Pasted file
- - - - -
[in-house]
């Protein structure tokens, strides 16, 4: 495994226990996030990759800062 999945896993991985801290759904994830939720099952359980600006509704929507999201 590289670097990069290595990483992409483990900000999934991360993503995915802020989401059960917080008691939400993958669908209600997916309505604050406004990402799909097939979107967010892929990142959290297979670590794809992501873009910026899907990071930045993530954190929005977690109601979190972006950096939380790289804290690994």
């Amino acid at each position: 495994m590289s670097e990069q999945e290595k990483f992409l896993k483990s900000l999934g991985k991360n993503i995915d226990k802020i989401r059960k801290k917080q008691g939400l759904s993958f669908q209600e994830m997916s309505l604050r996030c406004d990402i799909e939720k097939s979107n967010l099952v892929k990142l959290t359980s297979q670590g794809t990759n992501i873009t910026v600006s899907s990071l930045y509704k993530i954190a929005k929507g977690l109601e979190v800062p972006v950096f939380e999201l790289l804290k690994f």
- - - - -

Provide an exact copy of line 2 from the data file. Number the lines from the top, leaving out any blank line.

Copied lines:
């Protein structure tokens, strides 16, 4: 495994226990996030990759800062 999945896993991985801290759904994830939720099952359980600006509704929507999201 590289670097990069290595990483992409483990900000999934991360993503995915802020989401059960917080008691939400993958669908209600997916309505604050406004990402799909097939979107967010892929990142959290297979670590794809992501873009910026899907990071930045993530954190929005977690109601979190972006950096939380790289804290690994």